(Adds commentary from lead, investors and banker away)
By Robert Hogg
LONDON, March 23 (IFR) - Volkswagen is leaving nothing to chance for its first euro unsecured bond since the emissions cheating scandal and is offering a handsome premium to ensure the trade goes smoothly.
The automaker is out with a €4bn-plus benchmark split across four bonds, each for a minimum €1bn size.
“It’s a 25bp-30bp new issue premium and I think it looks decent,” said a banker away from the deal. “You can argue the curve is pretty steep, but they need to pay to get a yard in each. It looks reasonable and I think it’ll go really well.”
VW is marketing a two-year floater at 45bp area over three-month Euribor. The issuer is also selling a four-year at 60bp area over mid-swaps, a 6.5-year at 95bp area and a 10-year tranche at 130bp area.
“The initial price thoughts look decent but they need to be,” said one investor.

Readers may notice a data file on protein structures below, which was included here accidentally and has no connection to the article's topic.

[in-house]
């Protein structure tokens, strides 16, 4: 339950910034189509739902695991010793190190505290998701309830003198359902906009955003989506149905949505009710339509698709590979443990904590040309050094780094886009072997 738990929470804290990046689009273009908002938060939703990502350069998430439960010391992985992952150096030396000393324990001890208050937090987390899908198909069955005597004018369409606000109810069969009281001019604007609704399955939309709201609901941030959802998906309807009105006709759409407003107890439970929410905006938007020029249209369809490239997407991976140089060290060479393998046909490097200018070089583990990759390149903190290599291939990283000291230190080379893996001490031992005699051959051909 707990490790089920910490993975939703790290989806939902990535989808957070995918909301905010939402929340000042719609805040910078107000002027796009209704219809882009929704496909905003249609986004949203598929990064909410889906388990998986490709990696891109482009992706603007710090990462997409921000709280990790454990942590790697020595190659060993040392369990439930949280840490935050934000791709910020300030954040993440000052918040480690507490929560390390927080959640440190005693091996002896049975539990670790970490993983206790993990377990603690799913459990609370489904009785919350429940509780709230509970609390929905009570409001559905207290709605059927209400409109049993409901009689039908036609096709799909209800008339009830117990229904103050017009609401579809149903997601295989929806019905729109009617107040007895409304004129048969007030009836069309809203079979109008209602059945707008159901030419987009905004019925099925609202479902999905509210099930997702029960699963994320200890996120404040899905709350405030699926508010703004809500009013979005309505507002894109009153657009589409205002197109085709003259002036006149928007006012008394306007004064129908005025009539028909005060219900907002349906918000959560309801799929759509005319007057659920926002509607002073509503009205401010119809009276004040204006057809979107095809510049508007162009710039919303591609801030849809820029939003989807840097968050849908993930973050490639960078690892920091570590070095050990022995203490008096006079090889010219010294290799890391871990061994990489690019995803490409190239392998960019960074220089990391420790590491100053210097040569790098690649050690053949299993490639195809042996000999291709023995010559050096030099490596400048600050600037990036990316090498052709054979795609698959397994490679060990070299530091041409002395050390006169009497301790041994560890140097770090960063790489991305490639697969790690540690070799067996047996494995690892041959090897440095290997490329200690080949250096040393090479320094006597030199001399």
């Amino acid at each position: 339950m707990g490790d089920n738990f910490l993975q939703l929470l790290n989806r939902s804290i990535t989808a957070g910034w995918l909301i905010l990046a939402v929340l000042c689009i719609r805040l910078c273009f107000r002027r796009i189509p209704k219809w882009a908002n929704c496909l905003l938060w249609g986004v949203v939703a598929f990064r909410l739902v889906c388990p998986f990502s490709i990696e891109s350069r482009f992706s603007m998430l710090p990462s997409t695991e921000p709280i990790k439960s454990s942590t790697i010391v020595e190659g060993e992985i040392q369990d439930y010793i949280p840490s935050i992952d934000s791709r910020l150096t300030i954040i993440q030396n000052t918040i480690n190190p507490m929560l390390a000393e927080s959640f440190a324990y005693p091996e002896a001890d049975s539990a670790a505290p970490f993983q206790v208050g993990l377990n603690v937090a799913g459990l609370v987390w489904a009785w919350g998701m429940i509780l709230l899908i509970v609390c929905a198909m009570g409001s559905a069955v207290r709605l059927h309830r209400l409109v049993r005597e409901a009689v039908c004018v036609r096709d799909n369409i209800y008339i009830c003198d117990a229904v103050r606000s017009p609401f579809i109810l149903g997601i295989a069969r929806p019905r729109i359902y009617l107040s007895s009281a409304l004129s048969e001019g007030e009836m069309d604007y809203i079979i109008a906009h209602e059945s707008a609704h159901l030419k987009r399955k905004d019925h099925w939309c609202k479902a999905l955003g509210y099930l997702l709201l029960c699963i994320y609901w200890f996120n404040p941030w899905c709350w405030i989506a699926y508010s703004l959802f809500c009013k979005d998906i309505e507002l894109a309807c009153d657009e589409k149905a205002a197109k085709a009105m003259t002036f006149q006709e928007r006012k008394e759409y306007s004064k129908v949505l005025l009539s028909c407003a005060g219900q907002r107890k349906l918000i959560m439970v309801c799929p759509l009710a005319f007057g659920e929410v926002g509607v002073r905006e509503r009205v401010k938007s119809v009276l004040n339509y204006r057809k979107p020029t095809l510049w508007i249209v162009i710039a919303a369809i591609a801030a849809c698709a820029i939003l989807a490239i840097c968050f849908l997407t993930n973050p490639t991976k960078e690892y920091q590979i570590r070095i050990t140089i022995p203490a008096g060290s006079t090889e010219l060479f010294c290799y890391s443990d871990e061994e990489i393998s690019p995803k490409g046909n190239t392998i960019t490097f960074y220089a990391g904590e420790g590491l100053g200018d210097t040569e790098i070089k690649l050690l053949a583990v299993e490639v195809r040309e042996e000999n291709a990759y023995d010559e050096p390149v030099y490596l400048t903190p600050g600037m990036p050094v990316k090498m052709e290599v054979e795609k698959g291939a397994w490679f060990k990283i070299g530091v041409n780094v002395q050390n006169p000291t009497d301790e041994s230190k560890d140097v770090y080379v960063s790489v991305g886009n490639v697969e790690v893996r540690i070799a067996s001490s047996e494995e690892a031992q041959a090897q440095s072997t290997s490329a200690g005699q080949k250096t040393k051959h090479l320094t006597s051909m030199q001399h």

“At the 10-year point I think VW should trade around 70bp wide of Daimler, especially given the €100k denoms exclude retail investors and the undercurrent of litigation in Europe. That would suggest [fair value of] 110bp for the 10-year.”
A second investor told IFR that the starting point looked fine, but one dynamic to watch was how much slack would be left in the pricing if VW keeps a tight grip on the overall volume. A lead banker would not be drawn on whether there was a headline target size for the trade.
“€1bn-plus means €1bn-plus, so we’ll just see where it goes from there,” said the lead.
VW’s senior spreads blew out by over 200bp after the scandal broke in September 2015, but bonds have since bounced back with the help of the ECB, which has been buying paper as part of its Corporate Sector Purchase Programme.
Its €750m 0.75% August 2020s were bid at swaps plus 38bp on Thursday, according to Tradeweb data, having traded as wide as 259bp after the scandal hit.
The new bonds are expected to price on Thursday via Barclays, BNP Paribas, Citigroup, Mizuho, Societe Generale and UniCredit.
The expected issue ratings are A3 from Moody’s and BBB+ from S&P (both with negative outlooks). (Reporting by Robert Hogg, editing by Helene Durand, Julian Baker)